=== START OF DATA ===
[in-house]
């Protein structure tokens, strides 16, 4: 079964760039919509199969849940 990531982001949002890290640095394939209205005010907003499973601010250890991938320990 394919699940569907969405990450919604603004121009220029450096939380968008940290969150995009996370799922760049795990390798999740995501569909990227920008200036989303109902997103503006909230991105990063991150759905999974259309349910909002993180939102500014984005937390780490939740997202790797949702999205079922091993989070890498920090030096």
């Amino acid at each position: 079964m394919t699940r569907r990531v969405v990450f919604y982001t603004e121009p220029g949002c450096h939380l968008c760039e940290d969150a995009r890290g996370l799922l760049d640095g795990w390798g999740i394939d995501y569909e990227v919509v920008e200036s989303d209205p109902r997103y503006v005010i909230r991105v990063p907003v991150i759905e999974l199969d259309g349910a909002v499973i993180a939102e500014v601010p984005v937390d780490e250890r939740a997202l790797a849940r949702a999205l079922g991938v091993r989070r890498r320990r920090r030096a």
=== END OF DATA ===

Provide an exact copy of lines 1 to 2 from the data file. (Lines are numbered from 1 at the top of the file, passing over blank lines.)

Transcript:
[in-house]
């Protein structure tokens, strides 16, 4: 079964760039919509199969849940 990531982001949002890290640095394939209205005010907003499973601010250890991938320990 394919699940569907969405990450919604603004121009220029450096939380968008940290969150995009996370799922760049795990390798999740995501569909990227920008200036989303109902997103503006909230991105990063991150759905999974259309349910909002993180939102500014984005937390780490939740997202790797949702999205079922091993989070890498920090030096």